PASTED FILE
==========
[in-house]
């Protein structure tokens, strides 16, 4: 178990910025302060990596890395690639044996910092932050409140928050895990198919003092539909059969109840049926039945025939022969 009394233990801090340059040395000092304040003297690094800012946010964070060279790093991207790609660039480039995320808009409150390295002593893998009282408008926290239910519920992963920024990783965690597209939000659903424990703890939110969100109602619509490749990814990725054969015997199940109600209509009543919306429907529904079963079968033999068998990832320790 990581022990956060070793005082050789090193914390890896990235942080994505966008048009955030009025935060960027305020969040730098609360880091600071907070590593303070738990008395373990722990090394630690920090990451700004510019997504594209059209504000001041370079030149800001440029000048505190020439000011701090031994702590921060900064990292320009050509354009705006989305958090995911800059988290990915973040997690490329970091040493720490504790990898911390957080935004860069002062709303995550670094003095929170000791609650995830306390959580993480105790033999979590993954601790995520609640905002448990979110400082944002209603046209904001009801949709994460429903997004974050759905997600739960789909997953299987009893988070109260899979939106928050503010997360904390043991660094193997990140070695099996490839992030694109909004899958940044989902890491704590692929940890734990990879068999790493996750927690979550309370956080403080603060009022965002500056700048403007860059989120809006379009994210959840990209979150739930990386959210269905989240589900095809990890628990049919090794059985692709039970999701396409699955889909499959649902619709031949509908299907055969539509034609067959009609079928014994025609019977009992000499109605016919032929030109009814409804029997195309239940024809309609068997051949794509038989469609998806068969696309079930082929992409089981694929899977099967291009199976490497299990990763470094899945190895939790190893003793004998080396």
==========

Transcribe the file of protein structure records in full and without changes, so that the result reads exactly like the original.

[in-house]
């Protein structure tokens, strides 16, 4: 178990910025302060990596890395690639044996910092932050409140928050895990198919003092539909059969109840049926039945025939022969 009394233990801090340059040395000092304040003297690094800012946010964070060279790093991207790609660039480039995320808009409150390295002593893998009282408008926290239910519920992963920024990783965690597209939000659903424990703890939110969100109602619509490749990814990725054969015997199940109600209509009543919306429907529904079963079968033999068998990832320790 990581022990956060070793005082050789090193914390890896990235942080994505966008048009955030009025935060960027305020969040730098609360880091600071907070590593303070738990008395373990722990090394630690920090990451700004510019997504594209059209504000001041370079030149800001440029000048505190020439000011701090031994702590921060900064990292320009050509354009705006989305958090995911800059988290990915973040997690490329970091040493720490504790990898911390957080935004860069002062709303995550670094003095929170000791609650995830306390959580993480105790033999979590993954601790995520609640905002448990979110400082944002209603046209904001009801949709994460429903997004974050759905997600739960789909997953299987009893988070109260899979939106928050503010997360904390043991660094193997990140070695099996490839992030694109909004899958940044989902890491704590692929940890734990990879068999790493996750927690979550309370956080403080603060009022965002500056700048403007860059989120809006379009994210959840990209979150739930990386959210269905989240589900095809990890628990049919090794059985692709039970999701396409699955889909499959649902619709031949509908299907055969539509034609067959009609079928014994025609019977009992000499109605016919032929030109009814409804029997195309239940024809309609068997051949794509038989469609998806068969696309079930082929992409089981694929899977099967291009199976490497299990990763470094899945190895939790190893003793004998080396």